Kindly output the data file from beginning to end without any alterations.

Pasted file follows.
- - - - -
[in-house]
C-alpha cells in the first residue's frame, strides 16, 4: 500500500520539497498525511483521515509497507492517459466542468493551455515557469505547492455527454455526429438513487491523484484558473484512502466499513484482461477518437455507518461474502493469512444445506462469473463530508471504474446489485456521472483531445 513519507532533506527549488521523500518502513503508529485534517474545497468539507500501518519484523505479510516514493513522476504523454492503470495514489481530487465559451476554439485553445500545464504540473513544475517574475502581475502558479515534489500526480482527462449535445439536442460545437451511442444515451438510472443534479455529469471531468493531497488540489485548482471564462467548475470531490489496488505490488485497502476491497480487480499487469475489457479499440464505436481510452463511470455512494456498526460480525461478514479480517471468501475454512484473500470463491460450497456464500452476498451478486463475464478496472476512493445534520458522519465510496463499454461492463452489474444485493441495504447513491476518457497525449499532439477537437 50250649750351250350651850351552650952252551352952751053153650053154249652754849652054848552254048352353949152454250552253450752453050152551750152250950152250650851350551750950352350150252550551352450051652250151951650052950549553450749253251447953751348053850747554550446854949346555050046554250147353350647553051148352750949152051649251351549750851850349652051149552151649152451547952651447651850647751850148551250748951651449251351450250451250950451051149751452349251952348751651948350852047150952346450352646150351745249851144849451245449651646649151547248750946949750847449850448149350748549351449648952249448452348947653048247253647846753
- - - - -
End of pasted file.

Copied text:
[in-house]
C-alpha cells in the first residue's frame, strides 16, 4: 500500500520539497498525511483521515509497507492517459466542468493551455515557469505547492455527454455526429438513487491523484484558473484512502466499513484482461477518437455507518461474502493469512444445506462469473463530508471504474446489485456521472483531445 513519507532533506527549488521523500518502513503508529485534517474545497468539507500501518519484523505479510516514493513522476504523454492503470495514489481530487465559451476554439485553445500545464504540473513544475517574475502581475502558479515534489500526480482527462449535445439536442460545437451511442444515451438510472443534479455529469471531468493531497488540489485548482471564462467548475470531490489496488505490488485497502476491497480487480499487469475489457479499440464505436481510452463511470455512494456498526460480525461478514479480517471468501475454512484473500470463491460450497456464500452476498451478486463475464478496472476512493445534520458522519465510496463499454461492463452489474444485493441495504447513491476518457497525449499532439477537437 50250649750351250350651850351552650952252551352952751053153650053154249652754849652054848552254048352353949152454250552253450752453050152551750152250950152250650851350551750950352350150252550551352450051652250151951650052950549553450749253251447953751348053850747554550446854949346555050046554250147353350647553051148352750949152051649251351549750851850349652051149552151649152451547952651447651850647751850148551250748951651449251351450250451250950451051149751452349251952348751651948350852047150952346450352646150351745249851144849451245449651646649151547248750946949750847449850448149350748549351449648952249448452348947653048247253647846753